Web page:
265 P.2d 1086
Oregon Supreme Court.Argued October 26, 1953 Reargued January 6, 1954
Reversed January 27, 1954 Petition for rehearing denied February 24, 1954
Appeal from Circuit Court, Crook County.
RALPH S. HAMILTON, Judge.
Ray H. Lafky, Assistant Attorney General, of Salem, argued the cause for appellant. With him on the briefs were Robert Y. Thornton, Attorney General, Roy K. Terry, Vernon D. Gleaves and Don Parker, of Salem, and T. Walter Gillard, of Portland, Assistant Attorneys General.
James F. Bodie, of Prineville, argued the cause for respondent. With him on the brief was Loren D. Hicks, of Turner.
Pauline R. Allen, widow of Carl Dean Allen, brought this action to recover benefits under the Workmen’s Compensation Law on account of the accidental death of her husband. The plaintiff’s claim was rejected by the defendant, State Industrial Accident Commission, on the ground that the decedent, an officer of a corporation subject to the Act, had not filed a personal notice of election to become entitled to the benefits of the Act
as required by OCLA § 102-1732 (ORS § 656.128). Thereupon the widow appealed by filing an action in the circuit court pursuant to statute. The defendant filed a demurrer to the second amended complaint, which was overruled by the court. The defendant refused to plead further, and judgment was entered for the plaintiff from which this appeal is taken. The sole questions are upon the construction of the statute above referred to and a claim of estoppel.
The second amended complaint alleges in substance the following facts: The decedent, Carl Dean Allen, was president of Gilbert
Allen Flowers, Inc., a corporation, and owner of half of its capital stock. As president of the corporation he received no remuneration, and as stockholder had never received any dividends. He was employed by the corporation pursuant to action taken at the first meeting of the stockholders and directors at a salary of $350.00 per month to perform the following duties: Have charge of all designing, retail flower sales, and the buying of all supplies in connection with these duties. In addition he did manual labor about the corporation’s shop in Prineville, Oregon. The corporation had elected to become subject to the Workmen’s Compensation Law for a nonhazardous occupation pursuant to OCLA § 102-1716, as amended (ORS 656.034, 656.036), and was so subject at the time of the death of Carl Dean Allen. It made the contributions to the accident fund on account of Allen and its other employees required by the commission pursuant to law. Each of the employees, including Allen, likewise made contributions to the fund as required by law.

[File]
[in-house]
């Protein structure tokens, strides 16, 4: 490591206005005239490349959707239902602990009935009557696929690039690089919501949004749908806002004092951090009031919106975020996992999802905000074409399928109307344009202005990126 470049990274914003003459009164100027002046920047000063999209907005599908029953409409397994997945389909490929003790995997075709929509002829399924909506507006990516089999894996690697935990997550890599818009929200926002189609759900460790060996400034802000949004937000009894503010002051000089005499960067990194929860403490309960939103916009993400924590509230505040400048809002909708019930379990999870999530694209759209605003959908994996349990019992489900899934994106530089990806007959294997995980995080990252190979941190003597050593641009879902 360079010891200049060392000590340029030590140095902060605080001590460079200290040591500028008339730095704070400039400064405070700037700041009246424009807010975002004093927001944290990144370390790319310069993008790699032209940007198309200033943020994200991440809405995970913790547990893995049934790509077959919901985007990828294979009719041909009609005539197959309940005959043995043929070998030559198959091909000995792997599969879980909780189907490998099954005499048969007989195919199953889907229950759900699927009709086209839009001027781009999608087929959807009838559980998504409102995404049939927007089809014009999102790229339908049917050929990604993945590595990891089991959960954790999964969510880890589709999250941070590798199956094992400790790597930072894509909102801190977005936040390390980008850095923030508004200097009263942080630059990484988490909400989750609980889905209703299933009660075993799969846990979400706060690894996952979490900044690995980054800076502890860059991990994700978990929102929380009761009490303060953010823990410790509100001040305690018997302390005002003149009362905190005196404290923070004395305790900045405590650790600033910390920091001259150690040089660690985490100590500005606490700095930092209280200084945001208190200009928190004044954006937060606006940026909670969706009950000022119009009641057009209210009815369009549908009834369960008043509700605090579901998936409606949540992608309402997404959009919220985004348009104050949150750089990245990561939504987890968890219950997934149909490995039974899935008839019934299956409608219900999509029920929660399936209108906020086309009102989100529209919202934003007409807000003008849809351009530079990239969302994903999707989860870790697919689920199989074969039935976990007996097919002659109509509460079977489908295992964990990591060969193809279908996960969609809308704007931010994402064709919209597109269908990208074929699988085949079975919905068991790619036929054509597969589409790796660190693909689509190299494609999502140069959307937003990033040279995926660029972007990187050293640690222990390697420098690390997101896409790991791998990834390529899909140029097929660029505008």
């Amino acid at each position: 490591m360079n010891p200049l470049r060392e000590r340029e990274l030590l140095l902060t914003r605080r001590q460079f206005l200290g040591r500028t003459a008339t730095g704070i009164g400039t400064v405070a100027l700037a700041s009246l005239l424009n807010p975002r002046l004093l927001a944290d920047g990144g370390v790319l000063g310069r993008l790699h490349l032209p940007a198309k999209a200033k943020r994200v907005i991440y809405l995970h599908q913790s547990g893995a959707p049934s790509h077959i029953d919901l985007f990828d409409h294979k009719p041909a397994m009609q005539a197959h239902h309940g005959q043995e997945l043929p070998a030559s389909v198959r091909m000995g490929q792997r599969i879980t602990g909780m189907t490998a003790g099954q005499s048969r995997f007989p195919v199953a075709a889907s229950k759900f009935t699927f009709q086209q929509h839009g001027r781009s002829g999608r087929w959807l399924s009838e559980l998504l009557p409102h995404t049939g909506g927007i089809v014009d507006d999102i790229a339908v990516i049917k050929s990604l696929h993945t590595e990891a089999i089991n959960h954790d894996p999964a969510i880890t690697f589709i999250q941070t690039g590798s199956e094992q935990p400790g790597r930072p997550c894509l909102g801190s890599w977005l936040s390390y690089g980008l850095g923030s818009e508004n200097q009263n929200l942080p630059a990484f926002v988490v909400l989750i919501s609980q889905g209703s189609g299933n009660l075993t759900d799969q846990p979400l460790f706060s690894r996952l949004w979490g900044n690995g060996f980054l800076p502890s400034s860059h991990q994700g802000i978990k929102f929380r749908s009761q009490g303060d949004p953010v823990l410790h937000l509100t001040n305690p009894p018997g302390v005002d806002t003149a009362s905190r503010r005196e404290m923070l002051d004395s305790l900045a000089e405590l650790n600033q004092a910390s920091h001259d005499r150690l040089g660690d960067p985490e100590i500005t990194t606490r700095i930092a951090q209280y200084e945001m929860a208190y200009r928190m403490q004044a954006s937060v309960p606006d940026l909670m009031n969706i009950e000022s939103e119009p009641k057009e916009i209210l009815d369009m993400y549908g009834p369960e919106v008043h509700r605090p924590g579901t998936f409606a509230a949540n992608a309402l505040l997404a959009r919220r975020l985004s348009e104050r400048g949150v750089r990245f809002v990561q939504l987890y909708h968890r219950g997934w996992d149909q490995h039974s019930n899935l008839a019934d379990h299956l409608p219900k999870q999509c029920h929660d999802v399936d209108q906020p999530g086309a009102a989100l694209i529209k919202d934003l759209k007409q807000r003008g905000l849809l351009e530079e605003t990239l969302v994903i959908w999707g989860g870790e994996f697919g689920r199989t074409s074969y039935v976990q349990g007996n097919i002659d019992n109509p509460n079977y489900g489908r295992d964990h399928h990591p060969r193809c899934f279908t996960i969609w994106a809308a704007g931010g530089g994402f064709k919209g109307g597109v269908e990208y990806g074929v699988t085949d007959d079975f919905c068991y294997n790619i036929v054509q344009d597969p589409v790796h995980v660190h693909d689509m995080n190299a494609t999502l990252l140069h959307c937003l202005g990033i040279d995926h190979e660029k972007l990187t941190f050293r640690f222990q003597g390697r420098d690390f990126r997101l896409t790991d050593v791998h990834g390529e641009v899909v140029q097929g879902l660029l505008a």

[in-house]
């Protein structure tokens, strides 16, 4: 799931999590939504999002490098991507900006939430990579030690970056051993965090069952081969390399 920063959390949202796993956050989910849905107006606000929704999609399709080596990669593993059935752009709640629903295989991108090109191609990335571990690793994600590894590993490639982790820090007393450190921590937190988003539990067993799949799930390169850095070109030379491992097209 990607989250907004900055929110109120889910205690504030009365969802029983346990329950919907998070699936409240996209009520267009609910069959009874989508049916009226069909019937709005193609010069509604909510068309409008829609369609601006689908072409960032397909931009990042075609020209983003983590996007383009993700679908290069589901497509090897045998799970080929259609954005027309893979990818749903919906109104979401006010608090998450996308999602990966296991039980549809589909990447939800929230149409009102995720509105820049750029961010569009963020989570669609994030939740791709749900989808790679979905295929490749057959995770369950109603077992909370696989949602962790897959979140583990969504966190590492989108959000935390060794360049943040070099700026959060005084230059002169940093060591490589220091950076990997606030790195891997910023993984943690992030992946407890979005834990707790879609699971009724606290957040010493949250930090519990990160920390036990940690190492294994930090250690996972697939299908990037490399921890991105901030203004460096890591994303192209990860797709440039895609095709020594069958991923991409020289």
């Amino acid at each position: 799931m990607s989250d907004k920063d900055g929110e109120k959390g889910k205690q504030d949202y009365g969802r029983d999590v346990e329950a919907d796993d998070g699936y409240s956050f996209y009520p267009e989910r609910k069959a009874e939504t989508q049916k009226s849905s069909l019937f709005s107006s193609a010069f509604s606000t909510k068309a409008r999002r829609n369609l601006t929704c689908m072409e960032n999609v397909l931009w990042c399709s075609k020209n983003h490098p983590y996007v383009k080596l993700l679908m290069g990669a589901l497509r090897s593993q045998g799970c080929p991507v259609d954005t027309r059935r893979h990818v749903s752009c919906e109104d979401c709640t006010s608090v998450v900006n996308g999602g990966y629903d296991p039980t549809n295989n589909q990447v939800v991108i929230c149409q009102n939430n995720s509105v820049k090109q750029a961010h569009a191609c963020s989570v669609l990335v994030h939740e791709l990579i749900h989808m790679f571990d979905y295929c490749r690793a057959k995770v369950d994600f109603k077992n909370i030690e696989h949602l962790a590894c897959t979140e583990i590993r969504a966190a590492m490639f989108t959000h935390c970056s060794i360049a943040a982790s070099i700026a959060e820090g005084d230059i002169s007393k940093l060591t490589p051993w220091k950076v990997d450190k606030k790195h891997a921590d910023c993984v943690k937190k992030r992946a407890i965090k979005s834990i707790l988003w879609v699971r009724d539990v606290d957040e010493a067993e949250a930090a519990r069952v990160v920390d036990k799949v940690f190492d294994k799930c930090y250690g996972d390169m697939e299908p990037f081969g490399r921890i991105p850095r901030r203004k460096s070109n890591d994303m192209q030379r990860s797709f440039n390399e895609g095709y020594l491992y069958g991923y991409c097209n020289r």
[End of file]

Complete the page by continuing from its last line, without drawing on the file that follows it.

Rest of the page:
On June 8, 1951, Allen sustained an accidental injury arising out of and in the course of his employment
while he was engaged in decorating a float with flowers for the Portland Rose Festival parade. The injury was cause by his inhaling poisonous fumes from the carbon tetrachloride solution of a spray used on the flowers, and as a result he died on June 12, 1951.
The plaintiff pleads an estoppel, which in substance is as follows: On or about April 1, 1952, G.M. DeBroekert, an agent of the State Industrial Accident Commission, informed Burr and Putnam, public accountants, who kept the books and made the reports for Gilbert Allen Flowers, Inc., that the law required that corporate officers file an election to become subject to the Act; but that it was the policy of the commission to provide coverage for corporate officers of small corporations such as Gilbert Allen Flowers, Inc., up to the time of the first audit, even though no such election had been filed, provided the required contributions to the accident fund had been paid. DeBroekert also exhibited to the accountants a letter from the commission instructing the agent that no refunds of contributions would be granted to the corporation, based on a claim that such officers were not covered by reason of failure to file an election, since it was the policy of the commission to consider such officers covered until the time of the first audit if the requisite contributions had been made. The plaintiff, the corporation, and the decedent relied on these representations, and the corporation and the decedent, in reliance thereon, continued to make contributions to the fund, and but for such representations the decedent would have filed his election at once to become entitled to the benefits of the Act.
The grounds of the demurrer were that plaintiff had “failed to set forth that her deceased husband was, at